Tuesday, January 04, 2005

What We Learn About Ourselves When Disaster Strikes Others


American Navy flight crewman carries a young injured evacuee yesterday at the airport in Banda Aceh, Indonesia. (AP) Related story.

During my morning commute today I heard this report on NPR (yes, I listen to them when I get bored) that tells us all a lot about who Americans are and what we are made of. In short, U.S. Navy helicopters were trying to reach remote villages and ferry the injured to hospitals, despite shortages of space at the hospitals. Finally, all the receiving hospitals decided they had no more room, and somewhere, some well-meaning and pragmatically-thinking person decided that the pilots should be instructed to stop bringing the wounded.

The pilots could not bring themselves to follow the orders. One helicopter brought over 50 new patients to a hospital. No one punished the pilots for doing so; instead, "Yankee ingenuity" kicked in and a way was found to arrange care for the streams of additional patients. Listen to the story.

Little vignettes like that inspire me and make me proud to be an American. In fact, I'm proud to be associated in any tiny way with such people, be they Americans or Australians. Charles Krauthammer adds a little perspective:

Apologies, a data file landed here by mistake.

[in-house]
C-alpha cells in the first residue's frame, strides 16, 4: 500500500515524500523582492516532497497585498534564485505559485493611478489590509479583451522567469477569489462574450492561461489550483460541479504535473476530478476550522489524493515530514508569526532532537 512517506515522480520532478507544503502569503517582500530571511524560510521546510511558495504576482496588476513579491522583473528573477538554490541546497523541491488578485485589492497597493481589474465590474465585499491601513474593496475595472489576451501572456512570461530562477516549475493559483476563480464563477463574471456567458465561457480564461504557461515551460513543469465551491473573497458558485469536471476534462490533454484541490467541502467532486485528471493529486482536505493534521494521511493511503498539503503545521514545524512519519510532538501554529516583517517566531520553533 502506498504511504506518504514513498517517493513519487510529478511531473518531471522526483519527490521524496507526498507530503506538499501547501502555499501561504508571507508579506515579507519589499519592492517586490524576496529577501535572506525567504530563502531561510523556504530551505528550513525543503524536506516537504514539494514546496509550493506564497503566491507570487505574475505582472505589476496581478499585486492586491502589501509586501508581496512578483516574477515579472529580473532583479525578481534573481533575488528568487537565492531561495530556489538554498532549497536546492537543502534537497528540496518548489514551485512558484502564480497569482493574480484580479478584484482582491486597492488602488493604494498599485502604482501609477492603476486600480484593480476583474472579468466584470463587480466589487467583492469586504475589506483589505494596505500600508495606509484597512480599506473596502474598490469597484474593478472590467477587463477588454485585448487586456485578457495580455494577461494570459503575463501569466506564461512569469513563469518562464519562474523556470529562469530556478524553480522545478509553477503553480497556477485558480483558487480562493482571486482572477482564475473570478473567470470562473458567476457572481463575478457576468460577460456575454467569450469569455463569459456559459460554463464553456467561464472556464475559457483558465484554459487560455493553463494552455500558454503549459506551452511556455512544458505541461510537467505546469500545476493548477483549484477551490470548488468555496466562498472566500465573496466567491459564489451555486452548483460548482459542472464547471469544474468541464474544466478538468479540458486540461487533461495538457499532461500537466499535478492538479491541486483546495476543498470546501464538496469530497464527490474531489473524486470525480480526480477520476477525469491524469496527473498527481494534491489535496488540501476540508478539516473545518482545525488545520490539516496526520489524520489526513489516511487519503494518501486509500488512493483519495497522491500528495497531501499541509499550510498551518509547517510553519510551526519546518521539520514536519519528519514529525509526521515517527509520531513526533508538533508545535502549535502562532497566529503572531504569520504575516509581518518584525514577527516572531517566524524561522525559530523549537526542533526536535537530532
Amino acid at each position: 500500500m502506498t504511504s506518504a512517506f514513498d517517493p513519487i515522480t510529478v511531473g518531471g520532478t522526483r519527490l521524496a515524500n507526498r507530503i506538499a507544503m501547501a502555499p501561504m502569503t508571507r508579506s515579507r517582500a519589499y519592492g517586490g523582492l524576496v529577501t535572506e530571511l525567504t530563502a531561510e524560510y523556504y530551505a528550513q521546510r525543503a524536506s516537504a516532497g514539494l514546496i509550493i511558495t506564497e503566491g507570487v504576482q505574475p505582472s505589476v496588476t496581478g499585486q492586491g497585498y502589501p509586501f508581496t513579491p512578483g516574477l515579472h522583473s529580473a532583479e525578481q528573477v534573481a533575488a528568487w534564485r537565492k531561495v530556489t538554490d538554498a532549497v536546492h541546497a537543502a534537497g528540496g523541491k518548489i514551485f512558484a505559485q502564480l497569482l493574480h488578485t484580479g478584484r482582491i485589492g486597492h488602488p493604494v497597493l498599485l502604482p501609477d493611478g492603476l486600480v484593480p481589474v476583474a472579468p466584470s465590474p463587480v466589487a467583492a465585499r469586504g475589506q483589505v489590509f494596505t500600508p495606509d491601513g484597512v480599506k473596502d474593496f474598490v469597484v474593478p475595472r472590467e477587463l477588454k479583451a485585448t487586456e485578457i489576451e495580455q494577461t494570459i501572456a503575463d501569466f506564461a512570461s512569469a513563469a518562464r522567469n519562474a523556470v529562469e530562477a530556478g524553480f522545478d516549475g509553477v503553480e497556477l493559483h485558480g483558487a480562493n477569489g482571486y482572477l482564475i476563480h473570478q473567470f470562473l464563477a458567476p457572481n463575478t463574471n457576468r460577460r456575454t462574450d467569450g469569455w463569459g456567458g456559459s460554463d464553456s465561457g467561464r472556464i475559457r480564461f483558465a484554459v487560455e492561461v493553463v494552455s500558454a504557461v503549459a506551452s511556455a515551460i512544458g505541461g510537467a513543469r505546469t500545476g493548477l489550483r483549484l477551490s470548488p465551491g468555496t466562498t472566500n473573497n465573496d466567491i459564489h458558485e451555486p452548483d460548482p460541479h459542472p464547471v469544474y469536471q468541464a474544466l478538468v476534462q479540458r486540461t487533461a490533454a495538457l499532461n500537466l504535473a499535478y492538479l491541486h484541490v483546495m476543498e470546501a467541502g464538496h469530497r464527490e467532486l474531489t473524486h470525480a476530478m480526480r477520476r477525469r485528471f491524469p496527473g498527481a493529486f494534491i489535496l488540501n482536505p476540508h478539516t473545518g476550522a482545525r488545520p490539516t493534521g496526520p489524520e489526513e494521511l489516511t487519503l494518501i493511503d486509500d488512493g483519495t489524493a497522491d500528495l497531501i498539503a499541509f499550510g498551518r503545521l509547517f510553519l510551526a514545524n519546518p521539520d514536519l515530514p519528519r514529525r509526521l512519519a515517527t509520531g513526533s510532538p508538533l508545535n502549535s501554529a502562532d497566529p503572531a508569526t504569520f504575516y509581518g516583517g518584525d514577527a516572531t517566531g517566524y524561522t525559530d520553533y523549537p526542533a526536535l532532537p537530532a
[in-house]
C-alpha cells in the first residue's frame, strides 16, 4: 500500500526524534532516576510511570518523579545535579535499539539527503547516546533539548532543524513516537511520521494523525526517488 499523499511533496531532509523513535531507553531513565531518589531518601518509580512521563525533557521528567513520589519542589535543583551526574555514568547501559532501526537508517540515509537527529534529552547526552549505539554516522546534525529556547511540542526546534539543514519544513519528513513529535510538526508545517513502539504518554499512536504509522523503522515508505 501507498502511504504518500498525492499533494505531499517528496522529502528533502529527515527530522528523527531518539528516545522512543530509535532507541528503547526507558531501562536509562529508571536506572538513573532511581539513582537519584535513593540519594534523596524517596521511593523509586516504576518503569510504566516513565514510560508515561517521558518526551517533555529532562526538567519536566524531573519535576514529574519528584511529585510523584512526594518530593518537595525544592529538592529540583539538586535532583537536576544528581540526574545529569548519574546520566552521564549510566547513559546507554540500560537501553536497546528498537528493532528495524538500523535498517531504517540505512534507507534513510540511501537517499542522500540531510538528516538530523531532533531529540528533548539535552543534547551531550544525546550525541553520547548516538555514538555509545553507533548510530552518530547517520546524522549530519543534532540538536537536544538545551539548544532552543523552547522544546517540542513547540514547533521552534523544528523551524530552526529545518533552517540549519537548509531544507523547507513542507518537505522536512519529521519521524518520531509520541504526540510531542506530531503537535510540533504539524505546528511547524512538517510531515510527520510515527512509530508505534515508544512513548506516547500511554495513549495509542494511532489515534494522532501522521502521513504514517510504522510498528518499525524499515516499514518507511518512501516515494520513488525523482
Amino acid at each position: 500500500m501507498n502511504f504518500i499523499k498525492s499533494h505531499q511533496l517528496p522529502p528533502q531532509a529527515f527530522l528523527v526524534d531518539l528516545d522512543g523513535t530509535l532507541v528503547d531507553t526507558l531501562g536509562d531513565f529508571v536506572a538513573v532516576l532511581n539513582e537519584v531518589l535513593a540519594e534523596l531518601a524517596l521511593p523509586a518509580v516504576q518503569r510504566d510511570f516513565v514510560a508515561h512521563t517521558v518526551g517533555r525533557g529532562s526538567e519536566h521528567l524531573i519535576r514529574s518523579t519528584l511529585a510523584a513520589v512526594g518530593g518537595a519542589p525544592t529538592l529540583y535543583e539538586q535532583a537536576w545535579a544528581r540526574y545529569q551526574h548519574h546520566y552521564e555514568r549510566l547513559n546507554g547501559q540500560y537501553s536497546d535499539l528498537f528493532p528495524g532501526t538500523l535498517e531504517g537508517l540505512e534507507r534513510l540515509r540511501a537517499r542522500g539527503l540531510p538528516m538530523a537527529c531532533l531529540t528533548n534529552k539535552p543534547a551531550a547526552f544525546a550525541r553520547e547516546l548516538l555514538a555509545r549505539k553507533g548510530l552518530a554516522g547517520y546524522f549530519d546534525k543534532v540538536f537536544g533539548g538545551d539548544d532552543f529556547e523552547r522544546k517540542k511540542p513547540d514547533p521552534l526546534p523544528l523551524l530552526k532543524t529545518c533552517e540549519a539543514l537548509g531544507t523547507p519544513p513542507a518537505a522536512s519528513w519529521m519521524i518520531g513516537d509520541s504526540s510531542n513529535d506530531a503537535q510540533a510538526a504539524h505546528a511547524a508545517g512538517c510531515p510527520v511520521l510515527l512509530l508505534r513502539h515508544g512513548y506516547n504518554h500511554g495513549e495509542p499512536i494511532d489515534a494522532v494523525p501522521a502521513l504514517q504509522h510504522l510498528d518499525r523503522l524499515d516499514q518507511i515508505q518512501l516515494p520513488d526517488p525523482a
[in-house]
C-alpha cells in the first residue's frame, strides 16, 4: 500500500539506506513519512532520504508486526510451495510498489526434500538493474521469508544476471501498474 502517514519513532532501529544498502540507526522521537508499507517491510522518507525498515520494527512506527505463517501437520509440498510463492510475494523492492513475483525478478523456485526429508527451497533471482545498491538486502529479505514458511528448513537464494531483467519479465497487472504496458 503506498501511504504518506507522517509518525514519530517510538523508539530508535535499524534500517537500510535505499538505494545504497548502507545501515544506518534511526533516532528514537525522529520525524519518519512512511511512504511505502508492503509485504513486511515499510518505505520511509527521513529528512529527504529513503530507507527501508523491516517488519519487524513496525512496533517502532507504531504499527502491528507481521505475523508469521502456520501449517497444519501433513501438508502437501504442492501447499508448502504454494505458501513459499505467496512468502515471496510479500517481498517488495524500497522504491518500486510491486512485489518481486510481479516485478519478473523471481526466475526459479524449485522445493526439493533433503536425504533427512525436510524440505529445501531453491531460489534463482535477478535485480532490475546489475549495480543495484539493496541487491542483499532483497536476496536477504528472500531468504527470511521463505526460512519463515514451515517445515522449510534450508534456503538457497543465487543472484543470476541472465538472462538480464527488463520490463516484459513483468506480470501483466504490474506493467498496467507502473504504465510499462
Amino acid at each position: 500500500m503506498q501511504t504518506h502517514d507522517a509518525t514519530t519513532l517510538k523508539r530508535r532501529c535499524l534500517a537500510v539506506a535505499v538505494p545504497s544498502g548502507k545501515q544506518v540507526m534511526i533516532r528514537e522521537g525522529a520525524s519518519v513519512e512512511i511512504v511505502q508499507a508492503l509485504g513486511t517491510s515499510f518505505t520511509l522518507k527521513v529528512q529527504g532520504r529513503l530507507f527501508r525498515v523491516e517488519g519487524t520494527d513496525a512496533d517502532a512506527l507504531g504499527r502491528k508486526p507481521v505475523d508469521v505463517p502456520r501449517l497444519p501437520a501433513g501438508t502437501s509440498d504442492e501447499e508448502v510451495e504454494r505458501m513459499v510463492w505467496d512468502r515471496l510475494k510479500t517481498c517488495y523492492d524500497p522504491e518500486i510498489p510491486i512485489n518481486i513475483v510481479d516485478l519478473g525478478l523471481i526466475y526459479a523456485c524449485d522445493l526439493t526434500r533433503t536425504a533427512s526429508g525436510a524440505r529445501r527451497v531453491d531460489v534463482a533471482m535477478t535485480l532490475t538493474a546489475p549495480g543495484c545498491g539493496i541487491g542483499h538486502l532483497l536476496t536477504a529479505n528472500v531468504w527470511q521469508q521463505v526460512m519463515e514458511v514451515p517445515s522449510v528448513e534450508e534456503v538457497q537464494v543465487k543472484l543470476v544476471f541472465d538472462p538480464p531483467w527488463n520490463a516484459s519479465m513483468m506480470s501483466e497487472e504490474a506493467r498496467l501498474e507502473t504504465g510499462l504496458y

We are six percent or less of the world's population, yet we give almost half.
We are a very small number of people, relatively speaking, and we carry the
weight of a dozen countries. Secondly, we maintain a military structure that
keeps the peace of the world.....Who is in the Indian Ocean with the aircraft
carriers, helicopters, skilled personal? No one has the infrastructure in the
world, we spend almost half a trillion dollars a year on our military structure,
which is essentially the fire department of the planet and it is always at the
disposal of people hit in a national disaster.....Incidentally on food aid, we
give 60% of all the food aid in the world. It is simply irresponsible to talk
about the U.S. as anything other than the most generous nation on the planet.

This article in the Washington Times gives yet another set of inspiring examples.

The "Great Satan," my eye!


This Boston Globe editorial by Joan Vennochi suggests that Mitt Romney is quite serious about running for president in 2008. I am sure he would prefer that Vennochi had not portrayed him as she did, but that's no surprise.


Anonymous Anonymous said...

I love this story! It's great to know that there are still a ton of caring indivduals in the world. It's too bad that it takes a major disater to bring out the best in people though.

Oh, and I actually had a real hedgehog for a pet! They are the cutest things ever! 

Posted by Aimee Roo

Thursday, January 06, 2005 10:41:00 AM  

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